JJ 03/71: Black Music In Our Culture

Fifty years ago, Sinclair Traill lamented the absence of any examples of Ellington in a seminar on black music, where Mingus had 77. First published in Jazz Journal March 1971


This is a report of a seminar held at Indiana University in 1969 to explore the topic of Black Music. It documents talks by Lena McLin (Black music in church and school), John Hammond (An experience in jazz history), Thomas Jefferson Anderson, Hale Smith and Oily Wilson (Black composers and the avant-garde), Verna Arvey (Negro dance) and William Grant Still (a composer’s viewpoint). With a selected list of scores, recordings, films, books and articles it was an attempt towards defin­ing Black Music and its sources and role in in cultural American life.

It makes good reading and the endeavour was obviously an honest one, but I found the selected scores and recordings a little odd. Duke Ellington’s scores do not rate a single mention, yet J.J. Johnson has nine of his listed, John Lewis seven. In the recordings there are no less than 77 listed by Mingus, 54 by Monk, 49 by Charle Parker and both J.J. Johnson and Miles Davis have over forty apiece – but not one by Duke! One wonders who made the selections – the author?

All the talks are extremely authoritive, with John Hammond’s ‘Experience in Jazz History’ as erudite as one would expect from a man of his vast knowledge of jazz. But I question his memory on one or two points. The Negro show he saw at the London Pavilion in 1923, and which stirred him deeply, was ‘Blackbirds 1923’, not ‘From Dixieland to Broadway’ as he states. Again, he may have heard Bechet in London around this period, as he played the Embassy Club with Peyton’s Jazz Kings, but he certainly wasn’t with the pit band at the Pavilion playing baritone saxophone.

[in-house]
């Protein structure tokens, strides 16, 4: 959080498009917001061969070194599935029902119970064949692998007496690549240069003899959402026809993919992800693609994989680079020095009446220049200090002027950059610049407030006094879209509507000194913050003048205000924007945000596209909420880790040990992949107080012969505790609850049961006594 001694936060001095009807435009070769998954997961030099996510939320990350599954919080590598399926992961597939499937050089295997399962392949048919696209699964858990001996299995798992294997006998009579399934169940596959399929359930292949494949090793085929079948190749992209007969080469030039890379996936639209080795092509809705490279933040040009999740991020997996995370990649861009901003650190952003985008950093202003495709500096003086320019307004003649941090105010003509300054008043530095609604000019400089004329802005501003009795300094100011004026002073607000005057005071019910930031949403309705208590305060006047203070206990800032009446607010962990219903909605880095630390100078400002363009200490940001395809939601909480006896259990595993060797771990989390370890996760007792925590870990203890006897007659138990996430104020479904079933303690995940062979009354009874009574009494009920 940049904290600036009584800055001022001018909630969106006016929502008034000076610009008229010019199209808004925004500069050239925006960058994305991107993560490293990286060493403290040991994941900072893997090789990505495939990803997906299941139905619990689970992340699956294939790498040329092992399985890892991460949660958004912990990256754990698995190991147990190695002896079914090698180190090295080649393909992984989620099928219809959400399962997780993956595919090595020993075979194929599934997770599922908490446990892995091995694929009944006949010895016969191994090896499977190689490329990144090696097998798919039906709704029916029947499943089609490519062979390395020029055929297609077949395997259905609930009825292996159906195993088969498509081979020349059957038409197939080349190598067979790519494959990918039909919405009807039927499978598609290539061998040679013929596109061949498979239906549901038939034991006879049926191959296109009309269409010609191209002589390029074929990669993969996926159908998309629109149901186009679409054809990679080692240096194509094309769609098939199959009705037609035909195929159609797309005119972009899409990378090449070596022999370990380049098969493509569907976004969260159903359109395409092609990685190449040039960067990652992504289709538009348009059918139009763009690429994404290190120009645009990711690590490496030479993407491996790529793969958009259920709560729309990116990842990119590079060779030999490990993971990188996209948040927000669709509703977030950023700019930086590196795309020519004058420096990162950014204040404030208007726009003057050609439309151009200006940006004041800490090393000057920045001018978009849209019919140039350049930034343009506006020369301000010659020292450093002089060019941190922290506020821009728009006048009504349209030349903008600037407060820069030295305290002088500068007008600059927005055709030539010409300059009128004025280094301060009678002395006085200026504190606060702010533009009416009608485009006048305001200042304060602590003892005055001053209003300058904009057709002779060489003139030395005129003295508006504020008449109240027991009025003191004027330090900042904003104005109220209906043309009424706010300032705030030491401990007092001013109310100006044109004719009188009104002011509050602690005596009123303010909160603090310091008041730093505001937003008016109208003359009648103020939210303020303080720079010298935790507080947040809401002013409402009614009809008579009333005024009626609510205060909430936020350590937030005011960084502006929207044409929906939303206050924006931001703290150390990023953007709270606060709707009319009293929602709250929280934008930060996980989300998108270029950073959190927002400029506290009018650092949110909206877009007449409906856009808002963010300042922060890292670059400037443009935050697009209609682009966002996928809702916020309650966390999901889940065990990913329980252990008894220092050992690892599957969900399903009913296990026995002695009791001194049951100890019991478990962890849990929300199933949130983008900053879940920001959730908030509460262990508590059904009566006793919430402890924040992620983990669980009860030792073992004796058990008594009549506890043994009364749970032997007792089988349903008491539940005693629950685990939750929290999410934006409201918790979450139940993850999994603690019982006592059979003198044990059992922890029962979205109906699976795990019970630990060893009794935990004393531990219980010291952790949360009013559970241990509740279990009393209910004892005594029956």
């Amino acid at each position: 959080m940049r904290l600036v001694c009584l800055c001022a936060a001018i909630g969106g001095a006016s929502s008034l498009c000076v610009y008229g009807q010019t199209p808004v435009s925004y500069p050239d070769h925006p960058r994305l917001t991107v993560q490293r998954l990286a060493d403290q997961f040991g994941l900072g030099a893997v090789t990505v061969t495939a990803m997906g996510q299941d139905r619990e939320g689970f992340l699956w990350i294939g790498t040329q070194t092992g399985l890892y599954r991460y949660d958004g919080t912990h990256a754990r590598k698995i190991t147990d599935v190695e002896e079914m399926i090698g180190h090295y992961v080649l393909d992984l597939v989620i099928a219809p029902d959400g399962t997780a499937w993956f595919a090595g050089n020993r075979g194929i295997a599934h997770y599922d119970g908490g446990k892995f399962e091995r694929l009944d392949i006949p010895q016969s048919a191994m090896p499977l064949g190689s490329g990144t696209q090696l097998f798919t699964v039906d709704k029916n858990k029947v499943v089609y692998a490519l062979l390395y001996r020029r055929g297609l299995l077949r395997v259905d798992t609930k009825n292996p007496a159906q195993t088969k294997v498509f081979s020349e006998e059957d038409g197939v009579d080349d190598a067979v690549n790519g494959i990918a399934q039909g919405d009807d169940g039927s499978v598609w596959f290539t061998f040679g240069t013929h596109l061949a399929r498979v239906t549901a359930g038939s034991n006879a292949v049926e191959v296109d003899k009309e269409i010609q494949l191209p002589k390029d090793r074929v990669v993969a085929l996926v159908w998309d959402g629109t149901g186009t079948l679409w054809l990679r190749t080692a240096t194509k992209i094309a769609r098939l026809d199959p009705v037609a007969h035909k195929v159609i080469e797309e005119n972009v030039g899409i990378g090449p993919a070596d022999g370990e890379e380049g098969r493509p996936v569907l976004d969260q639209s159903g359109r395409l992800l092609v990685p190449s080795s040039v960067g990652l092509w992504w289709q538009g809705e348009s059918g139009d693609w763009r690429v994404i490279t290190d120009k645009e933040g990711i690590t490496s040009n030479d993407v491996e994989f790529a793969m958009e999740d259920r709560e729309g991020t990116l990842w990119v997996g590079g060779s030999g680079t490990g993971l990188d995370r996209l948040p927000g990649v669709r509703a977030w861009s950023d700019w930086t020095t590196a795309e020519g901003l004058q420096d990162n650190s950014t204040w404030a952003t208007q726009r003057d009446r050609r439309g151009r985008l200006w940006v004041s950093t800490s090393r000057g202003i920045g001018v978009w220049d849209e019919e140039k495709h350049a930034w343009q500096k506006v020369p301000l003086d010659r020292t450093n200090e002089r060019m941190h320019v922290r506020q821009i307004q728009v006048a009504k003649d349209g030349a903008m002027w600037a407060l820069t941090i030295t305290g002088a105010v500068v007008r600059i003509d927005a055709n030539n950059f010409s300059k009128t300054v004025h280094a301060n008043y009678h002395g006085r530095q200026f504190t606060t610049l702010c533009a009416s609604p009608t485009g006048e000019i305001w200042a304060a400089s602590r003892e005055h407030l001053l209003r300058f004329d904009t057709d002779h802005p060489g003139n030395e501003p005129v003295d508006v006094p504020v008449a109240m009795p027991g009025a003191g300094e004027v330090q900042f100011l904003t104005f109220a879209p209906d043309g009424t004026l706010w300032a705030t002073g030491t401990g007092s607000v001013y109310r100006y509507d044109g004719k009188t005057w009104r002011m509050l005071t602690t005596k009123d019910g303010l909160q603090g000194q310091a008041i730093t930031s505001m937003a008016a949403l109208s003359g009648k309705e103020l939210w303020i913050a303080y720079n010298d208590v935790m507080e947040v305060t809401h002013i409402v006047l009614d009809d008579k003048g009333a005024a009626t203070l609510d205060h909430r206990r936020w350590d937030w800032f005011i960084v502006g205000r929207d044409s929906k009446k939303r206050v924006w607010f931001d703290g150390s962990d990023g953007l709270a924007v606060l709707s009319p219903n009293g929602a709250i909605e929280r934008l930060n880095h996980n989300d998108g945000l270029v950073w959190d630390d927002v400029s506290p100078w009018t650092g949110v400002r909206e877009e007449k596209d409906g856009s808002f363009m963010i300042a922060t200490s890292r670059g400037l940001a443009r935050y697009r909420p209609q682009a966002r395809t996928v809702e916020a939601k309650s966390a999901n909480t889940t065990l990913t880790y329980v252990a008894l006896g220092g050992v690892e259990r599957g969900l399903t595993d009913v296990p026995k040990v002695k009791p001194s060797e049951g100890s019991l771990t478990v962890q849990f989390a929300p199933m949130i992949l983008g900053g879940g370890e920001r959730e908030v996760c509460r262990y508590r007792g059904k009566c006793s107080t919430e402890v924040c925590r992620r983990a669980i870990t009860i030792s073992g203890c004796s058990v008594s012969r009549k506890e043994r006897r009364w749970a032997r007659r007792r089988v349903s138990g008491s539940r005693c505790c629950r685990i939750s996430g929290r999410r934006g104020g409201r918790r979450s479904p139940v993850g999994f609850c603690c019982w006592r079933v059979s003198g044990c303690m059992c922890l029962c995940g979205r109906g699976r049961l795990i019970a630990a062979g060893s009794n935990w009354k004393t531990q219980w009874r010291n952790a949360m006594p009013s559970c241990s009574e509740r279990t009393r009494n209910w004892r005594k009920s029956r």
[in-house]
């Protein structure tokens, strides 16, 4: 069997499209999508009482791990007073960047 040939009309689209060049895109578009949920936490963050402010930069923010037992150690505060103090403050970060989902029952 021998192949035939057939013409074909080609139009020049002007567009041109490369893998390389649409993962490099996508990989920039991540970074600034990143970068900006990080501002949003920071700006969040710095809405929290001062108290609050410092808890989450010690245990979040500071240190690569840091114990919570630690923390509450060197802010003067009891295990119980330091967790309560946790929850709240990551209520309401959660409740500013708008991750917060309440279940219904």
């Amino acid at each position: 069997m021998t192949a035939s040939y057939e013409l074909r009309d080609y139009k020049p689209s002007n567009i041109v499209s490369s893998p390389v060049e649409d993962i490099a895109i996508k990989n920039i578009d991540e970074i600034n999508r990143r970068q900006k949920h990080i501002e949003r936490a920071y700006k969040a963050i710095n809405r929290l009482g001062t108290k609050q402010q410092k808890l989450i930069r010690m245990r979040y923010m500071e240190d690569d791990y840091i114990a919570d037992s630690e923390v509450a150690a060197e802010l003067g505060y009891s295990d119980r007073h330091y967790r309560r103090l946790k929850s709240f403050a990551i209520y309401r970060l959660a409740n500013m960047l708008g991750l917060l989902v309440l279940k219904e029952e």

Also, John gets his lines crossed in reference to Mamie Smith’s first recording and those by Bessie Smith. Bechet wasn’t with Mamie, and he has his dates well mixed for the Bessie recordings – which he says influenced his whole life. But never mind, it isn’t all that important, and John has done so much for jazz it is cruel to cavil when he stubs his toe on the facts. A readable book, nicely produced and bound in hard covers.

Black Music In Our Culture – curricular ideas on the subjects, materials and problems. Edited by Dominique-Rene de Lerma. The Kent State University Press, Kent, Ohio $7.50.